Defense, not the high-flying offense, lifts the Gators one year after a controversial loss to the Vols.
By ANTONYA ENGLISH, Times Staff Writer
Published September 18, 2005
[Times photo: Stefanie Boyar]
Earl Everett gets pressure on Erik Ainge during the fourth quarter of the Florida-Tennessee game. The Gators allowed only Ainge's 8-yard touchdown to Bret Smith.
GAINESVILLE - This time, the controversial play went Florida's way, the Florida defense played like it promised and it was Tennessee that missed the critical field goal.
This time, Florida came out a winner.
Still bitter over the memory of a last-second loss to the Vols last season, No.6 Florida exacted revenge with a 16-7 win over No.5 Tennessee in front of 90,716 at Ben Hill Griffin Stadium on Saturday. The victory was bittersweet.
Starting receiver Andre Caldwell broke his right leg on the second-half kickoff, and defensive tackle Ray McDonald tore his ACL in the first half. Caldwell will have surgery Monday, and McDonald's status is unknown.
"It was a great day for Florida football and a great day to be a Gator," coach Urban Meyer said. "The Gators won, but the loss of those two players is devastating."
Whether Meyer's spread offense will be as successful in the SEC as it was at Bowling Green and Utah still remains to be seen.
At least for today, Florida fans are most likely saying, who cares?
With the win, the Gators (3-0, 1-0 SEC) got a leg up in the SEC East and will likely move into the Top 5 for the first time since 2001.
"That was a big-time win against a very talented team," Meyer said. "They showed me something." Last season, a controversial personal foul against Florida led to the winning field goal and dominated talk after the game. This year, Vols fans will most likely point to instant replay as the turning point.
With the score tied at 7 and the Gators with the ball, Meyer made a decision that could be called gutsy or insane. He went for it on fourth and 1 at the Florida 44. The quarterback sneak by Chris Leak failed, and the Vols took over. "What the hell?" Meyer said. "You can't get 6 inches? We'll correct that next week. And we'll do it again because this is the University of Florida, and that's who we are." Tennessee (1-1, 0-1) took over and drove to the Gators 11, highlighted by consecutive runs by Gerald Riggs of 8, 9, 16 and 2 yards. But a dead-ball foul, incomplete pass and delay of game pushed the Vols back to the 19. On third and 18, Erik Ainge threw a pass to Bret Smith at the 1. But officials overturned the catch after the replay showed the ball hit the ground first. Cornerback Dee Webb then blocked James Wilhoit's 37-yard field goal. "What a great job by our defense to get us out of that," Meyer said.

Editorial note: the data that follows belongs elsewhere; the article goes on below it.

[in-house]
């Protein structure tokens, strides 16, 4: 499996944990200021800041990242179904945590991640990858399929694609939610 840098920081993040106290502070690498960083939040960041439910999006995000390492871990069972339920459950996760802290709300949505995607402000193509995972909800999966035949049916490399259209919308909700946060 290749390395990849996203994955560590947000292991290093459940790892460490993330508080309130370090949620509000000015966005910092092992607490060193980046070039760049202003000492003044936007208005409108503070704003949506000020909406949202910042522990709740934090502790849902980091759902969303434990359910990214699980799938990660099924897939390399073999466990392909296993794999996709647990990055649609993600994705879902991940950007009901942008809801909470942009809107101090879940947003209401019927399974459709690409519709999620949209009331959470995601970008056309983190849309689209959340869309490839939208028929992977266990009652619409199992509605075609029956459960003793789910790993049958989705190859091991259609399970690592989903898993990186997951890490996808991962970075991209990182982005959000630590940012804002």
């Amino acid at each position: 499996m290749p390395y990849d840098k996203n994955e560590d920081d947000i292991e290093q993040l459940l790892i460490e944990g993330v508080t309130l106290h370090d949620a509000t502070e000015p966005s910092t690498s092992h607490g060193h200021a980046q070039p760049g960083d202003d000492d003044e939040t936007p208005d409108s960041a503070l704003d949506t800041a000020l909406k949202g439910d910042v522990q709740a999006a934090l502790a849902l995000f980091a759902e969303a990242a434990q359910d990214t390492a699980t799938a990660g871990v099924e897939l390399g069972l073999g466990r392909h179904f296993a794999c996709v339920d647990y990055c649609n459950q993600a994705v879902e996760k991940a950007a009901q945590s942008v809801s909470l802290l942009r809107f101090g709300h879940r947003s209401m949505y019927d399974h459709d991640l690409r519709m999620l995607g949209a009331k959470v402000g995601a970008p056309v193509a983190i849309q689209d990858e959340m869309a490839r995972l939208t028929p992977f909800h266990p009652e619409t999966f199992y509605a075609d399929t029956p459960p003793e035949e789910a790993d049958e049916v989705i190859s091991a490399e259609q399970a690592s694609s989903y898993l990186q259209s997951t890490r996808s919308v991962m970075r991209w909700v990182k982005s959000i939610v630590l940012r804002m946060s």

Florida won despite sloppy play. Twice it had the ball inside the Vols 30 but self-destructed with penalties and an inability to stop a four-man rush.
Still tied at 7, Florida got its first big break of the second half when long snapper James Smith recovered a fumble by Jonathan Hefney on a punt. Florida took over at the Vols 28. But Leak was sacked for a 9-yard loss on the first play, and Florida couldn't pick up a first down. The Gators settled for a 38-yard field goal by Chris Hetland to take a 10-7 lead.
One possession later, the Gators got another break when the Vols botched a fake punt. Florida took over on the Vols 31. But three penalties marred the drive, and Hetland came in for a 35-yard field goal to make it 13-7 with 5:14 left in the third. The Gators went 13 yards in seven plays on the drive.
After being penalized 13 times in the first two games, Florida committed 10 for 63 yards Saturday. "I'm going to wait until I see the film, but we had an inordinate amount of penalties," Meyer said.
The Gators held the Vols to 213 yards (66 rushing) and have given up just one touchdown in the first half this season.
"Our defense played outstanding," Meyer said.
Leak was 17-of-26 for 179 yards. "We made some big-time plays when we needed it," Leak said.
"I thought we played well enough to win defensively, but offensively we did not," Vols coach Phillip Fulmer said. "It's a loss, but it's not the end of the season."